skip to primary navigationskip to content

26.10.15 Jackson group publish new screening technique for ubiquitin E2 enzymes involved in DNA repair pathways

last modified Jan 25, 2016 12:20 PM
Latest paper from the Gurdon Institute’s Jackson lab describes new methods for screening ubiquitin-mediated pathways in the DNA-damage response
26.10.15  Jackson group publish new screening technique for ubiquitin E2 enzymes involved in DNA repair pathways

Plot of effect on the DNA-damage response of small interfering RNAs (siRNAs) targeting different E2 enzymes

Systematic E2 screening reveals a UBE2D-RNF138-CtIP axis promoting DNA repair

Schmidt, CK et al. Nature Cell Biology (2015)

Advance online publication 26 October 2015



Recently, ubiquitylation has emerged as a key regulator of the DNA-damage response (DDR).  Mediated by two E1 activating, ~40 E2 conjugating and >600 E3 ligating enzymes, posttranslational modification by ubiquitin modulates the stability, localisation, activity or interaction properties of proteins.  However, few systematic analyses of human E2s or E3s have been conducted, although recent proteomic approaches have identified hundreds of DDR-regulated ubiquitylation substrates, suggesting that E2s and many E3s with DDR roles await discovery.

Steve Jackson’s group has developed a new screening technique to examine the human ubiquitin E2 enzymes to pinpoint those that play a role in repairing the most cytotoxic DNA lesion, the double-strand break. In this paper they present details of three proteins that form one specific pathway/axis to enable DNA repair by homologous recombination.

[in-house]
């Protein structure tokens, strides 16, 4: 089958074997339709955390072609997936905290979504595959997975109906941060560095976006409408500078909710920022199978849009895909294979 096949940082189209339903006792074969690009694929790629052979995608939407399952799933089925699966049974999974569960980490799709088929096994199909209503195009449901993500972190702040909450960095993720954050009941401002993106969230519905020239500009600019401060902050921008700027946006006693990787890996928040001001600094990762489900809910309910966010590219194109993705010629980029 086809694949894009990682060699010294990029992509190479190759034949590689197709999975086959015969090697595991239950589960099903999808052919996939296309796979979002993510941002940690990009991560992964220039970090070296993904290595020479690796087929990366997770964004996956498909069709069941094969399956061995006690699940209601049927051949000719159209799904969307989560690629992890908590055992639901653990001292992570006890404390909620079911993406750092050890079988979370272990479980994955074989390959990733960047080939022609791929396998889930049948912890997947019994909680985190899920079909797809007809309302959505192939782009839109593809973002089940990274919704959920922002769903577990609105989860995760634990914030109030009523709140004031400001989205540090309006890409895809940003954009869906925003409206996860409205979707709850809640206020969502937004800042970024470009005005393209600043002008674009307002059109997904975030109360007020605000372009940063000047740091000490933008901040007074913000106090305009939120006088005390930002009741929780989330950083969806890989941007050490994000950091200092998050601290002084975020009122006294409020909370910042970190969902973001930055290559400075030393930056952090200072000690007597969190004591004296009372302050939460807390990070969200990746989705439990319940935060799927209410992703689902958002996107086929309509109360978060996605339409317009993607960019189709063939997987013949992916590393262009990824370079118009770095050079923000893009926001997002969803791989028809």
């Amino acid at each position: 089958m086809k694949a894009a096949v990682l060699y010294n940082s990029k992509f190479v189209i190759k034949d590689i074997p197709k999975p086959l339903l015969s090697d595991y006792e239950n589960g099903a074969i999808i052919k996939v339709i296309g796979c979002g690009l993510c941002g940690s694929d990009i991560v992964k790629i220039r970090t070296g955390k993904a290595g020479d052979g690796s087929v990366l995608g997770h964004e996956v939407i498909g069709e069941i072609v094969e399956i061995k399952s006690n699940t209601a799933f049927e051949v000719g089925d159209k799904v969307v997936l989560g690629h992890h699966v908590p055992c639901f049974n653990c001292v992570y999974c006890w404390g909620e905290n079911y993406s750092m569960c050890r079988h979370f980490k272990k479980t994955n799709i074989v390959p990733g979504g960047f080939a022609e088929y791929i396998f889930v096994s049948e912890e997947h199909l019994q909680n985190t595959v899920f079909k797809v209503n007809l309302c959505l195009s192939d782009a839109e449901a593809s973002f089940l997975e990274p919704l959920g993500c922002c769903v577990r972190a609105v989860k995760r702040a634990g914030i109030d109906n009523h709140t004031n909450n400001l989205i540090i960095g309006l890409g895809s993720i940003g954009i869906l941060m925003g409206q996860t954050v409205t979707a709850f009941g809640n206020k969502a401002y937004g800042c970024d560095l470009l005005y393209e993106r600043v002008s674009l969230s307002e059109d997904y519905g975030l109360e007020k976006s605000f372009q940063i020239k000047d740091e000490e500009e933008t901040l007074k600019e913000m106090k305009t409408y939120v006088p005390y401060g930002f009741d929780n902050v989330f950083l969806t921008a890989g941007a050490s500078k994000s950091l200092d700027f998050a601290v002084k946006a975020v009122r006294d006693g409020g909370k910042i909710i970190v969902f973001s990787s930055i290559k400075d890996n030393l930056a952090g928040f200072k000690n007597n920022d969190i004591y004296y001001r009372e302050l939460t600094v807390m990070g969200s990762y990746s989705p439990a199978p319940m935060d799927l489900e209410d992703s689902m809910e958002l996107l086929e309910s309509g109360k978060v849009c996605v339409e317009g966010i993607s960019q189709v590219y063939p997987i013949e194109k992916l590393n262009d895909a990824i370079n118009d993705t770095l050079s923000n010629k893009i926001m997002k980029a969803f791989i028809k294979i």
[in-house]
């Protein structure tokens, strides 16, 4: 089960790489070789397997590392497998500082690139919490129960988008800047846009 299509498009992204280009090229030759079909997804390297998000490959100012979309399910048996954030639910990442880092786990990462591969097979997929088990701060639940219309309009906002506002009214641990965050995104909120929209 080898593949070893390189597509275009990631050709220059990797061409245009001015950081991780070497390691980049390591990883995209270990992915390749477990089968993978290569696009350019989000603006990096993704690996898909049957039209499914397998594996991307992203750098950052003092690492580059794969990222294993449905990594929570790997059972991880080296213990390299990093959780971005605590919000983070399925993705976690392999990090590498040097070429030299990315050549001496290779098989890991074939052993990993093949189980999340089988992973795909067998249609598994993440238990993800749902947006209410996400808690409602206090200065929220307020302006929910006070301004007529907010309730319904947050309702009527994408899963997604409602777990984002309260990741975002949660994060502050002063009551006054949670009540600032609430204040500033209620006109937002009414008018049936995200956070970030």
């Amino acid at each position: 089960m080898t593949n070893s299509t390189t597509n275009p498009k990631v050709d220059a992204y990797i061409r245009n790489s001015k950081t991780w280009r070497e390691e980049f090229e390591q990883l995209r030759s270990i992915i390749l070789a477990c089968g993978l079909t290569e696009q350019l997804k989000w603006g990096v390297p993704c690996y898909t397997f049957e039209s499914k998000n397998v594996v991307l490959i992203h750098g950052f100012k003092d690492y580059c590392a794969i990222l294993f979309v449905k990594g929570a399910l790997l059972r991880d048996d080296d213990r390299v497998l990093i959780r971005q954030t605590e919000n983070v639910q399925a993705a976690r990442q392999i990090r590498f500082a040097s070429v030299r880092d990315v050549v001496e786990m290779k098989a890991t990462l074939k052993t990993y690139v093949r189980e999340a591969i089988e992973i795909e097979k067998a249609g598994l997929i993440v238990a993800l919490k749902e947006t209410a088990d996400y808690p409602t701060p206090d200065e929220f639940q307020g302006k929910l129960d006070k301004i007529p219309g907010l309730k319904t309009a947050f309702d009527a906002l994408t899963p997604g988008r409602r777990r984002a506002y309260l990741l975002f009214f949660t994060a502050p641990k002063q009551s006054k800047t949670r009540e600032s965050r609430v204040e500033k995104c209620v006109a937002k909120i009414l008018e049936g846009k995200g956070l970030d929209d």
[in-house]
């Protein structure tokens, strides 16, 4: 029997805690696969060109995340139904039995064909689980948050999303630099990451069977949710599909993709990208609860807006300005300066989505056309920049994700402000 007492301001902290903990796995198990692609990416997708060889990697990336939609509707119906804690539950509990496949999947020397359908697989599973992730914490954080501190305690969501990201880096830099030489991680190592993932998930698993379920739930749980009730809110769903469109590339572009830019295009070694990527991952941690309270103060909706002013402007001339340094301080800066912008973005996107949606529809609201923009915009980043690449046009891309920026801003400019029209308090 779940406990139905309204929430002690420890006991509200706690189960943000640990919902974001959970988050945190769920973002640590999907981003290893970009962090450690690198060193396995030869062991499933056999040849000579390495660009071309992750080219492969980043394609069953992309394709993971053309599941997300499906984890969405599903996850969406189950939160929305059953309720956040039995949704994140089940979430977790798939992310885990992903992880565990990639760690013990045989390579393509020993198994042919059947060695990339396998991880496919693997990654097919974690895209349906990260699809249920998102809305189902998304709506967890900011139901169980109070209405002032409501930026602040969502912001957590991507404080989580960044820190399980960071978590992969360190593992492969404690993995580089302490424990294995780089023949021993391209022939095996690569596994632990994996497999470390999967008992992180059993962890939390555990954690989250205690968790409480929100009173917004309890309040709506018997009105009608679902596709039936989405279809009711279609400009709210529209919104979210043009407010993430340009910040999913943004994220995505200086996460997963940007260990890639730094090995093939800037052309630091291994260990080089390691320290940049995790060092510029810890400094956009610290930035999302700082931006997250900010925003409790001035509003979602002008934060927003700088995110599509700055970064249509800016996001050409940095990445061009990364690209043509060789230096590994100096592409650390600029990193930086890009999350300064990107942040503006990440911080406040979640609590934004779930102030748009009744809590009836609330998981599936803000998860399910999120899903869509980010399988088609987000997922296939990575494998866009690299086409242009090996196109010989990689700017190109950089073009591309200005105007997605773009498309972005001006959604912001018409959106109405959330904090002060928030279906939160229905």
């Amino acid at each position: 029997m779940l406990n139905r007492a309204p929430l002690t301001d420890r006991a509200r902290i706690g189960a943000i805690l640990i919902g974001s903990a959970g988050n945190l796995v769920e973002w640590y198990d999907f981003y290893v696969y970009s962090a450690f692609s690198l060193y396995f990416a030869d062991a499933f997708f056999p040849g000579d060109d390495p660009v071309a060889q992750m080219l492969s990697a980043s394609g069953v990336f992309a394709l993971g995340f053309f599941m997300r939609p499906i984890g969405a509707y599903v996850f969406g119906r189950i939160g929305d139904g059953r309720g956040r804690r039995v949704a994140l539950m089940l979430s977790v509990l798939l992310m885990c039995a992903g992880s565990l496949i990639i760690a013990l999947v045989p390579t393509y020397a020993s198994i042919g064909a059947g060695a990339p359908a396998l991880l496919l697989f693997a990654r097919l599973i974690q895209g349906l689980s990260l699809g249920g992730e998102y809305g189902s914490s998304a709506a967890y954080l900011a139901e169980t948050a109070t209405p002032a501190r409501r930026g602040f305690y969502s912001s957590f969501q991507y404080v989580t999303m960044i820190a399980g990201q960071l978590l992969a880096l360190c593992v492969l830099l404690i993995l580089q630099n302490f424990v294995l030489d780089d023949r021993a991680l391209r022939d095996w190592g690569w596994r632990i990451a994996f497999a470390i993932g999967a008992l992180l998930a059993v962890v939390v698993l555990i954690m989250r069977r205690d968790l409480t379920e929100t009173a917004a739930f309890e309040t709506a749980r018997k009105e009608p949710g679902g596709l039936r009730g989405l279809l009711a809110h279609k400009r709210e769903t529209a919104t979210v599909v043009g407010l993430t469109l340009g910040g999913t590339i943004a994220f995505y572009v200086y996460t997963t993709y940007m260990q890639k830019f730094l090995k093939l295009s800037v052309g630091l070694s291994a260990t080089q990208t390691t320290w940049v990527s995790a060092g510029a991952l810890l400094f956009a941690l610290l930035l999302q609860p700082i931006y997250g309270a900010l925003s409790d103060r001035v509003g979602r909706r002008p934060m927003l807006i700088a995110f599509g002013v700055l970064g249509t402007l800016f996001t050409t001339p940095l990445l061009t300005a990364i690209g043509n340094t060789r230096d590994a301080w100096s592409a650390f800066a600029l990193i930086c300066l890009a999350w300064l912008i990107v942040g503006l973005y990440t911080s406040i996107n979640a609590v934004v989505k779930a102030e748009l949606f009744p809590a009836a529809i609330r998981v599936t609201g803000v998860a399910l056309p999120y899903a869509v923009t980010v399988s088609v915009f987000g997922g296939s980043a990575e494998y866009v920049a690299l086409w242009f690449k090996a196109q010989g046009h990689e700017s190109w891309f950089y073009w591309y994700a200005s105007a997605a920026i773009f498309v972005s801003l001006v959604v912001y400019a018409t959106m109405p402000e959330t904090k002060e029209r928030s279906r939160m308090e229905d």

By following up one of the ‘hits’ in their three-module screen, they identify the downstream events from UBE2Ds-mediated ubiquitylation as involving the nuclear ligase RNF138 and CtIP (also known as RBBP8), which promotes DNA-end resection in the initial steps of repair by homologous recombination.

The researchers show that UBE2Ds and RNF138 accumulate at DNA damage sites (induced by laser micro-irradiation mimicking ionising radiation) and that these proteins act at early resection stages by promoting CtIP ubiquitylation and accrual.

This work supplies insights into regulation of double-strand break repair by homologous recombination. Moreover, it provides a rich information resource on E2s that can be exploited by follow-on studies.


More info on Jackson lab

Institute reopening

The Gurdon Institute reopened on Monday 15th June. Many staff will continue to work from home, and all staff may be contacted by email.

Studying development to understand disease

The Gurdon Institute is funded by Wellcome and Cancer Research UK to study the biology of development, and how normal growth and maintenance go wrong in cancer and other diseases.

combinedLogo x3 trans2018


Share this